clostridium

noun

clos·​trid·​i·​um klä-ˈstri-dē-əm How to pronounce clostridium (audio)
plural clostridia klä-ˈstri-dē-ə How to pronounce clostridium (audio)
: any of a genus (Clostridium) of spore-forming mostly anaerobic soil or intestinal bacteria see botulinum, c. diff, gas gangrene, tetanus
clostridial adjective

Examples of clostridium in a Sentence

Recent Examples on the Web It’s got an extra strain of probiotic bacteria in there (clostridium, for the curious), which is noteworthy, as many probiotics merely contain one strain. Sean Evans, Robb Report, 14 Jan. 2024 Similarly, these infections vary in length, from 24 hours (clostridium perfringens) to upwards of a week (campylobacter). Elizabeth Bacharach, Women's Health, 29 Aug. 2023 Meanwhile, its clostridium has produced over 50 million gallons of ethanol, avoiding more than 250,000 tons of CO2 emissions. Lauren Oster, Smithsonian Magazine, 21 Sep. 2023 Advertisement Specifically, a team of forensic scientists from Denmark, Canada, and Chile found clostridium botulinum in Neruda’s remains, a neurotoxin that can cause Botulism. Diego Lasarte, Quartz, 15 Feb. 2023 But crucially, the researchers also found in one of Mr. Neruda’s molars traces of the bacterium clostridium botulinum. Jack Nicas, New York Times, 15 Feb. 2023 The drug, called Rebyota, is given as a one-dose treatment for clostridium difficile infections, commonly known as C. diff., in which the toxin-producing bacteria disrupts the normal balance in a person’s digestive system. Kate Sheridan and Allison Deangelis, STAT, 30 Nov. 2022 If not professionally treated, human waste and other body fluids can spread dangerous diseases such as hepatitis A, clostridium difficile, e-coli, rotavirus and norovirus, MDARD added. Kate Gibson, CBS News, 5 Oct. 2022 That count did not include deaths and illnesses from a nasty bug called clostridium difficile, because the germ still is cowed by the drugs used to treat it. BostonGlobe.com, 14 Nov. 2019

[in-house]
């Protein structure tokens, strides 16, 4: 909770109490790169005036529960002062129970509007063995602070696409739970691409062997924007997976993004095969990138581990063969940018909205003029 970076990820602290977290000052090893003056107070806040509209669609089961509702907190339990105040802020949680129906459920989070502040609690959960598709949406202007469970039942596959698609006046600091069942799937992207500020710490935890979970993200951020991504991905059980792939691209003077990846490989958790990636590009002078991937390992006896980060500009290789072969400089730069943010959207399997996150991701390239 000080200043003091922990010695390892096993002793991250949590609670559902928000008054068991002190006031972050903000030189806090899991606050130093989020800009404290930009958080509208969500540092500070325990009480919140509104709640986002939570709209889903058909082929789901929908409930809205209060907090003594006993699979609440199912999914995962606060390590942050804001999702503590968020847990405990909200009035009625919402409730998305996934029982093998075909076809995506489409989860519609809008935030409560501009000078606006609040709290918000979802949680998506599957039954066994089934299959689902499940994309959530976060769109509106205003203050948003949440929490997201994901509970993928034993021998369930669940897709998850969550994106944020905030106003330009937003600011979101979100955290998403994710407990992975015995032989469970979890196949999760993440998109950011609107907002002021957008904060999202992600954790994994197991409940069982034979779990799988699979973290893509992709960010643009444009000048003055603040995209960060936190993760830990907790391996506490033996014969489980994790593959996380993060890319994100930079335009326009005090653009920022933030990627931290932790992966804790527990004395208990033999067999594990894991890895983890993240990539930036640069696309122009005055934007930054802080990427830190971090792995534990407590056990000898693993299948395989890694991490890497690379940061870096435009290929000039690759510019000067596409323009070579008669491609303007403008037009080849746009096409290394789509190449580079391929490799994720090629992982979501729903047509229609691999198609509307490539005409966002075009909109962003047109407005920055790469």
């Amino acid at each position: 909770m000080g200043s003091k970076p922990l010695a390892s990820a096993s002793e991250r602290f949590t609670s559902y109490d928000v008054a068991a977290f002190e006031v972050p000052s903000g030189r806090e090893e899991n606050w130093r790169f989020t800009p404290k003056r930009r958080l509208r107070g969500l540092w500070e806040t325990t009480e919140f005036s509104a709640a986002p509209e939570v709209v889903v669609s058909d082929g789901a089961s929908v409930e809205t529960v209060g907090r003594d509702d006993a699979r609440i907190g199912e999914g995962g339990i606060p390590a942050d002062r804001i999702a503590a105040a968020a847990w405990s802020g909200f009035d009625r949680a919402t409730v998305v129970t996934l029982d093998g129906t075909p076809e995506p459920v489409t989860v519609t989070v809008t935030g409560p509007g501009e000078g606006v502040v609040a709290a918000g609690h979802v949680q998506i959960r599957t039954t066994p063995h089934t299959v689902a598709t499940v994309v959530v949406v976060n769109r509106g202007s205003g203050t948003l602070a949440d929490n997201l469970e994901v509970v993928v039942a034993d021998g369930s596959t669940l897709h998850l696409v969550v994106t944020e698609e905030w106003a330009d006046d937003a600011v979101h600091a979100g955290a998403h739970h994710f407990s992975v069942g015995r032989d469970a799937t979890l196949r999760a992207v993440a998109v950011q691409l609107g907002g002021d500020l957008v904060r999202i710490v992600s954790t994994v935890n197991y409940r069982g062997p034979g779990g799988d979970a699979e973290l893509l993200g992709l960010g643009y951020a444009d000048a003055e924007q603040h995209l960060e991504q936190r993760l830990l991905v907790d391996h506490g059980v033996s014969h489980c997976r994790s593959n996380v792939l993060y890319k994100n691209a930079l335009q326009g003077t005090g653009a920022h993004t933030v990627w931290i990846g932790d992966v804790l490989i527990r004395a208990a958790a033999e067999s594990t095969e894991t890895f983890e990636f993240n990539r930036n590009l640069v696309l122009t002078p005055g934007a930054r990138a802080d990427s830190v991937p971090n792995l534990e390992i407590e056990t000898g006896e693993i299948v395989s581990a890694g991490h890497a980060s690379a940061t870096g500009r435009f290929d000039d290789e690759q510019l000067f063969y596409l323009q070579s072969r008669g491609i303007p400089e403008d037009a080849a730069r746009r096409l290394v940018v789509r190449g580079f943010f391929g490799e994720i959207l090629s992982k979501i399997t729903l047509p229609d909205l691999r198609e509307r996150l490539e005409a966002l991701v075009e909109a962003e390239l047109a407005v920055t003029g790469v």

These examples are programmatically compiled from various online sources to illustrate current usage of the word 'clostridium.' Any opinions expressed in the examples do not represent those of Merriam-Webster or its editors. Send us feedback about these examples.

Word History

Etymology

New Latin, genus name, from Greek klōstēr spindle, from klōthein to spin

First Known Use

1884, in the meaning defined above

Time Traveler
The first known use of clostridium was in 1884

Dictionary Entries Near clostridium

Cite this Entry

“Clostridium.” Merriam-Webster.com Dictionary, Merriam-Webster, https://www.merriam-webster.com/dictionary/clostridium. Accessed 21 Apr. 2024.

Medical Definition

clostridium

noun
clos·​trid·​i·​um kläs-ˈtrid-ē-əm How to pronounce clostridium (audio)
1
capitalized : a genus of saprophytic rod-shaped or spindle-shaped usually gram-positive bacteria (family Clostridiaceae) that are anaerobic or require very little free oxygen and are nearly cosmopolitan in soil, water, sewage, and animal and human intestines, that are very active biochemically comprising numerous fermenters of carbohydrates with vigorous production of acid and gas, many nitrogen-fixers, and others which rapidly putrefy proteins, and that include important pathogens see blackleg, botulism, c. diff, gas gangrene, tetanus bacillus
2
plural clostridia -ē-ə How to pronounce clostridium (audio)
a
: any bacterium of the genus Clostridium
b
: a spindle-shaped or ovoid bacterial cell
especially : one swollen at the center by an endospore
clostridial adjective

More from Merriam-Webster on clostridium

Last Updated: - Updated example sentences
Love words? Need even more definitions?

Subscribe to America's largest dictionary and get thousands more definitions and advanced search—ad free!